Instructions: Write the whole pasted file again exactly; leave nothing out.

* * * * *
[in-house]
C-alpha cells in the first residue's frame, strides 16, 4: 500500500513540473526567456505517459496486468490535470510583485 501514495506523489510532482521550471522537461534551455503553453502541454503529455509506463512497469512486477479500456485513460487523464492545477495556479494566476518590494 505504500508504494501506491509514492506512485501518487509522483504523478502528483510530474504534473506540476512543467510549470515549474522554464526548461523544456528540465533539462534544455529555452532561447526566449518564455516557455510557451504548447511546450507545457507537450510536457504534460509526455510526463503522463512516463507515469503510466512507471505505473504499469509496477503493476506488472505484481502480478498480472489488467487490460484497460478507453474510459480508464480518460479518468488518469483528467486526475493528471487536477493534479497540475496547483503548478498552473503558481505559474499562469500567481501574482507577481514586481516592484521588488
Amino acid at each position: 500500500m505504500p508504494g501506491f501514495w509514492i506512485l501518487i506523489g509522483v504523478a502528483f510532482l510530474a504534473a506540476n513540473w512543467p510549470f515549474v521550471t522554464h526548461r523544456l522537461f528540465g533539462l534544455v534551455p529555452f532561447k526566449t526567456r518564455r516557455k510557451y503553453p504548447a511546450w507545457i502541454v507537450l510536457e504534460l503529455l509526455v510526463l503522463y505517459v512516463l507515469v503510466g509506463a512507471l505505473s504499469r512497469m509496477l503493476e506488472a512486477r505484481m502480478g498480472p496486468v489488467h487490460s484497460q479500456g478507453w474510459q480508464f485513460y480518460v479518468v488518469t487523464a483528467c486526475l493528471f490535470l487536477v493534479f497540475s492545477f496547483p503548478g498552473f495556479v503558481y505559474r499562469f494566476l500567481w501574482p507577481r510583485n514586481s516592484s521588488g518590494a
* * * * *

[in-house]
C-alpha cells in the first residue's frame, strides 16, 4: 500500500513540473526567456505517459496486468490535470510583485 501514495506523489510532482521550471522537461534551455503553453502541454503529455509506463512497469512486477479500456485513460487523464492545477495556479494566476518590494 505504500508504494501506491509514492506512485501518487509522483504523478502528483510530474504534473506540476512543467510549470515549474522554464526548461523544456528540465533539462534544455529555452532561447526566449518564455516557455510557451504548447511546450507545457507537450510536457504534460509526455510526463503522463512516463507515469503510466512507471505505473504499469509496477503493476506488472505484481502480478498480472489488467487490460484497460478507453474510459480508464480518460479518468488518469483528467486526475493528471487536477493534479497540475496547483503548478498552473503558481505559474499562469500567481501574482507577481514586481516592484521588488
Amino acid at each position: 500500500m505504500p508504494g501506491f501514495w509514492i506512485l501518487i506523489g509522483v504523478a502528483f510532482l510530474a504534473a506540476n513540473w512543467p510549470f515549474v521550471t522554464h526548461r523544456l522537461f528540465g533539462l534544455v534551455p529555452f532561447k526566449t526567456r518564455r516557455k510557451y503553453p504548447a511546450w507545457i502541454v507537450l510536457e504534460l503529455l509526455v510526463l503522463y505517459v512516463l507515469v503510466g509506463a512507471l505505473s504499469r512497469m509496477l503493476e506488472a512486477r505484481m502480478g498480472p496486468v489488467h487490460s484497460q479500456g478507453w474510459q480508464f485513460y480518460v479518468v488518469t487523464a483528467c486526475l493528471f490535470l487536477v493534479f497540475s492545477f496547483p503548478g498552473f495556479v503558481y505559474r499562469f494566476l500567481w501574482p507577481r510583485n514586481s516592484s521588488g518590494a